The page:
Dragon Slayer II: Xanadu (ザナドゥ Zanadu) is an early action RPG developed by Nihon Falcom and designed by Yoshio Kiya. It was released in 1985 for the X1, PC-88, PC-98, FM-7 and MSX computers. Enhanced remakes were released for the Sega Saturn, PC-98 and Windows systems. It is the second in the Dragon Slayer series, preceded by Dragon Slayer and followed by Romancia, though they, as most games in the Dragon Slayer series, have very little relation to each other beyond some key gameplay concepts.
Xanadu is notable for several reasons, including its sales record for computer games with more than 400,000 copies sold in Japan, in 1985, making it one of the best-selling computer games of the 1980's. In Japan, it still remains one of the best-selling computer games through to the present day, along with Thexder. With ports and re-releases, it is estimated to have sold at least 1 million units in total.
Xanadu was one of the foundations of the RPG genre, particularly the action RPG sub-genre, featuring real-time action combat combined with full-fledged RPG elements such as character statistics, innovative gameplay systems like the Karma meter and individual experience for equipped items, and platformer elements combined with the dungeon crawl gameplay of its predecessor. It also had towns to explore and introduced equipment that change the player character's visible appearance, food that is consumed slowly over time and essential for keeping the player character alive, and magic (in the form of projectiles) used to attack enemies from a distance. In dark areas, the player also needs to light up a lamp.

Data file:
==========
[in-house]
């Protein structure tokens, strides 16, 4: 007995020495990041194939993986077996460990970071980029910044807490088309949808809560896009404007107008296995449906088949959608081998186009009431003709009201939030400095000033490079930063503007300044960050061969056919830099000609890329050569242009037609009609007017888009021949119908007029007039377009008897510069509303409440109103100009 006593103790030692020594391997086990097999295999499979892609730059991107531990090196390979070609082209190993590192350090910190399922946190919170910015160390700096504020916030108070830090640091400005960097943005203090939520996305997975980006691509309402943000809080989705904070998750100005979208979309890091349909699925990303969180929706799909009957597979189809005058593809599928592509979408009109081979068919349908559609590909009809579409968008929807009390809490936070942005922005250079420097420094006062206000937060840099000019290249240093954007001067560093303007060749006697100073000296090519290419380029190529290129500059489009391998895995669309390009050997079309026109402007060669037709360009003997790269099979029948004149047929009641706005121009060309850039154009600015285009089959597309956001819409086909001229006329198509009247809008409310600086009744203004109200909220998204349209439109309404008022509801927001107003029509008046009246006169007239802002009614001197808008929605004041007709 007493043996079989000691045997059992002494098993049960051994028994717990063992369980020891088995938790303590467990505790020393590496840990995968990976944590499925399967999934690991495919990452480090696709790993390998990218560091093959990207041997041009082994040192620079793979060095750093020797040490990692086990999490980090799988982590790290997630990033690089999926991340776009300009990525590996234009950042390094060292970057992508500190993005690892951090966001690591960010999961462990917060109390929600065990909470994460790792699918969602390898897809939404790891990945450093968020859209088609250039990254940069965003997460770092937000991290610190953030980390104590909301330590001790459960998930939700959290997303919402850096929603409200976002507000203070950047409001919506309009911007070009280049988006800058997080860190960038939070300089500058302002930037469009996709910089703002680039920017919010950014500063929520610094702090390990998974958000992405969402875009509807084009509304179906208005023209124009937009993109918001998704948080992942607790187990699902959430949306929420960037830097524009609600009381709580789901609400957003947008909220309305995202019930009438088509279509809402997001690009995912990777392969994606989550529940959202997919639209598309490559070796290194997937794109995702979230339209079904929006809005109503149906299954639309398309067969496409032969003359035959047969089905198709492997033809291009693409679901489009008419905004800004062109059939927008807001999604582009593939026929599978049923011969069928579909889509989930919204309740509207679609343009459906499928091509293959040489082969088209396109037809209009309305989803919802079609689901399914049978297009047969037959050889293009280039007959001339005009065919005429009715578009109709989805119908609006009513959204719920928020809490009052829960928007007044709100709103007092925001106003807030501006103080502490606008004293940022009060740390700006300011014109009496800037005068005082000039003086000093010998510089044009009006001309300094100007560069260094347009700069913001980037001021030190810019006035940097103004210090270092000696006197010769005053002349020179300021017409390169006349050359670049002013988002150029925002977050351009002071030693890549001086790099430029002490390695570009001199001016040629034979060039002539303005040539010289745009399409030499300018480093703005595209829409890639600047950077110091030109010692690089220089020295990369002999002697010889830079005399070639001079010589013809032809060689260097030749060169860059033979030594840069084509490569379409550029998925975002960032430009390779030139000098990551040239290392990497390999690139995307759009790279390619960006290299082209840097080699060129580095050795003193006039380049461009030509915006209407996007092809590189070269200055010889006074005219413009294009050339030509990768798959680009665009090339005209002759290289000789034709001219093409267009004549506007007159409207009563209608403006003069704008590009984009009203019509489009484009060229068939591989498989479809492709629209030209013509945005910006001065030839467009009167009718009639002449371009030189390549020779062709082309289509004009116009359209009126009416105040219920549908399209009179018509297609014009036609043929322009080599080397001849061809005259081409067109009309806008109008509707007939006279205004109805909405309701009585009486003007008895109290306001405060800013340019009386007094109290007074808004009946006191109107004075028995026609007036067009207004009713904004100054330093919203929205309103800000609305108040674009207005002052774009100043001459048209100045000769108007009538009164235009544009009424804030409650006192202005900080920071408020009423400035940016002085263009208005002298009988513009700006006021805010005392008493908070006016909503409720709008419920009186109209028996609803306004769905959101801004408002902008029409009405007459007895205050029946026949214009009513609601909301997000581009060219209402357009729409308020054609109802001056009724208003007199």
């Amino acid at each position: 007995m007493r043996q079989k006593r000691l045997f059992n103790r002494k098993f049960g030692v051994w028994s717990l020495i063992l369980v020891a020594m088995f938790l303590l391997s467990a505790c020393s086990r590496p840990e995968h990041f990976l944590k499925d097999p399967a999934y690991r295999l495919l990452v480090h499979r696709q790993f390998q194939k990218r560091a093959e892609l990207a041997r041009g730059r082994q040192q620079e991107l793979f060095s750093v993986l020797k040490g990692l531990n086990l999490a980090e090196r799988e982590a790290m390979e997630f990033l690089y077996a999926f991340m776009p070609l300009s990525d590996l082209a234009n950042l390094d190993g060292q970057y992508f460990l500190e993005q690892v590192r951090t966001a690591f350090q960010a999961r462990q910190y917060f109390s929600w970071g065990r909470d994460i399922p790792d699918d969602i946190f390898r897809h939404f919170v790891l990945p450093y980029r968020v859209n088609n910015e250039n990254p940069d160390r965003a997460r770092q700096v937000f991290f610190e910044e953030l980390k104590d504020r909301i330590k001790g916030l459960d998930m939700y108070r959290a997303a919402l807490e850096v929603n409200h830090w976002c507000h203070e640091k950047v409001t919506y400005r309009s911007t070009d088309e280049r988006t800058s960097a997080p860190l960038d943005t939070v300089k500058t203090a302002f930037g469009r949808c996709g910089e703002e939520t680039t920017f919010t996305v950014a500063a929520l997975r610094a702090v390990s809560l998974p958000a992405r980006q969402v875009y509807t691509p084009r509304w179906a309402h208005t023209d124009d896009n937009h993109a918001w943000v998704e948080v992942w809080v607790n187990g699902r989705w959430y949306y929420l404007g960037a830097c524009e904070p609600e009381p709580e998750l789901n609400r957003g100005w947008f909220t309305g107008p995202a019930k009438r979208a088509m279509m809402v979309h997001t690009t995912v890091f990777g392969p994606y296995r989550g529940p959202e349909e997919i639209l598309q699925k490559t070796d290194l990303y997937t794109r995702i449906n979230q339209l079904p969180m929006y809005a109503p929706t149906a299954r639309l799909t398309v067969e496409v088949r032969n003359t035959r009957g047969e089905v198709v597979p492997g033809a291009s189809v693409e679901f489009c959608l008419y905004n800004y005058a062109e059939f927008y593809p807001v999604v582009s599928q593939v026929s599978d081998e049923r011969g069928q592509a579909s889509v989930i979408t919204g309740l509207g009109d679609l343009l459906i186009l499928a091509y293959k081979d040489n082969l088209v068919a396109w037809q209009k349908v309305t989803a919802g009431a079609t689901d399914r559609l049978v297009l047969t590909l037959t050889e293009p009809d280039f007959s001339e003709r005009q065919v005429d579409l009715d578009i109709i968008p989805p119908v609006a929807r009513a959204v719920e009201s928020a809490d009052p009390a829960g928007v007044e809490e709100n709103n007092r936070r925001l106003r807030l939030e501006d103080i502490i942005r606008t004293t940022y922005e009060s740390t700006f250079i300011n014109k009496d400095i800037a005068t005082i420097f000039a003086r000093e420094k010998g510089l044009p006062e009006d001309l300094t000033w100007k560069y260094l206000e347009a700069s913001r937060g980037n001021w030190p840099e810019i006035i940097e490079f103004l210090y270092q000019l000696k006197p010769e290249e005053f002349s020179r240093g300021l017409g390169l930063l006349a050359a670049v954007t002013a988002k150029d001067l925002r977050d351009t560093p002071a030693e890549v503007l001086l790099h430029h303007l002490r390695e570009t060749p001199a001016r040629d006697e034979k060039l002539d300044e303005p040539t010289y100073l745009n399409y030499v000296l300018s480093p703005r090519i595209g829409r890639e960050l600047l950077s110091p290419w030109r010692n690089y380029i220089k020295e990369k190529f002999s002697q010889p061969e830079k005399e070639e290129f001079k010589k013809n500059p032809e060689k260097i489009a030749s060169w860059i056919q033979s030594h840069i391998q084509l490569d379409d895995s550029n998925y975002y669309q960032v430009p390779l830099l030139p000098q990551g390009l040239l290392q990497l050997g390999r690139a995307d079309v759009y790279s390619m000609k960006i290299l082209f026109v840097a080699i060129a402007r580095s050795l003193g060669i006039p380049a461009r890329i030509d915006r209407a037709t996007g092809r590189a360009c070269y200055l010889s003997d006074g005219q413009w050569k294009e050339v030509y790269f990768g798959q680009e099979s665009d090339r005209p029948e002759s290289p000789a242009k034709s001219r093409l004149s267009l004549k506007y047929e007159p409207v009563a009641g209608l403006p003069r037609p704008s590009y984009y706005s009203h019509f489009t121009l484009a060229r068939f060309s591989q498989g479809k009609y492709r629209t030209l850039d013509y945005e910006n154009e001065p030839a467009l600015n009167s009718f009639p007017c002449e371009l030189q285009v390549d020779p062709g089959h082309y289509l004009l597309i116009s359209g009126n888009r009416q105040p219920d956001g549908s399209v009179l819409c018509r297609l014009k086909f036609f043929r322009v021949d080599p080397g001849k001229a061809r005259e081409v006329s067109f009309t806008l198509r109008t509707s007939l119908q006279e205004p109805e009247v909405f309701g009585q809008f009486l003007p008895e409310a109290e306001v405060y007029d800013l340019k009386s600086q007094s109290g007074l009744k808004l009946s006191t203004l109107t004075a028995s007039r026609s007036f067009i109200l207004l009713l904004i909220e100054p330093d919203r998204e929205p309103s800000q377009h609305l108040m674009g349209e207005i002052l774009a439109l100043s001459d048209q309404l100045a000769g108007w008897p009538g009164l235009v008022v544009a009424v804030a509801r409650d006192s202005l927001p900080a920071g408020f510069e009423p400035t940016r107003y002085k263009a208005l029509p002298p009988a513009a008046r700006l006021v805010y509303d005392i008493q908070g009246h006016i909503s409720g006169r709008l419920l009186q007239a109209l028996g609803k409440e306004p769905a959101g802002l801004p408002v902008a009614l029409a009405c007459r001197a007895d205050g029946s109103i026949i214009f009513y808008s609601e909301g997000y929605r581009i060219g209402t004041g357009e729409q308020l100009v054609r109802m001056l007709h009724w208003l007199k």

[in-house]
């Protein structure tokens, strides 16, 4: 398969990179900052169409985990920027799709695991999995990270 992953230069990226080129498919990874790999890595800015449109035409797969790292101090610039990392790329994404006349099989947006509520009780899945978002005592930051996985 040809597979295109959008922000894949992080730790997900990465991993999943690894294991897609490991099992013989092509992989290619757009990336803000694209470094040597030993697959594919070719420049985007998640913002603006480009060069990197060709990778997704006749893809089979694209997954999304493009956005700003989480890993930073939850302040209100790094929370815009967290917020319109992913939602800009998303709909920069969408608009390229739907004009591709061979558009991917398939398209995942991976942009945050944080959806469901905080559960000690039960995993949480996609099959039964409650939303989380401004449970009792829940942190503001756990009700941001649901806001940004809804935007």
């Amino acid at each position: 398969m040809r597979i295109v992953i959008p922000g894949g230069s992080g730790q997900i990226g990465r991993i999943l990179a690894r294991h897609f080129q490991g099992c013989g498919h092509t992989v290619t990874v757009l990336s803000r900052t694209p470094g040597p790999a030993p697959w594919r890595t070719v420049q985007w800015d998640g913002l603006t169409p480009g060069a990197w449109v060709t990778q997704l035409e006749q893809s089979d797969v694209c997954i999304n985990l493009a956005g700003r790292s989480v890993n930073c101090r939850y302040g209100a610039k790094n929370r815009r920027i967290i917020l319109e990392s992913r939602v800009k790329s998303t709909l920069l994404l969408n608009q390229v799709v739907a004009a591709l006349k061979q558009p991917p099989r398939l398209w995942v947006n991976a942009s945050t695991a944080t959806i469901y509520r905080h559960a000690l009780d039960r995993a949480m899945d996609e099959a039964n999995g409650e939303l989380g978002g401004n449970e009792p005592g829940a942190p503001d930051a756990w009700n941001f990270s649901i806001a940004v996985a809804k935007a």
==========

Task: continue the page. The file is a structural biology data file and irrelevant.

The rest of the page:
The game's side-scrolling perspective and open-ended gameplay also laid the foundations for the Metroidvania-style of action-adventure gameplay. The game's use of separate battle screens for real-time combat (often transitioning from a side-scrolling to top-down perspective for combat) was also a precursor to the gameplay style of later action RPG's such as the Tales and Star Ocean series. In addition, the way Xanadu changed the story and gameplay from its predecessor influenced the Final Fantasy series to do the same with each of its sequels.
The following year, 1986, saw the release of Xanadu Scenario II, an early example of an expansion pack.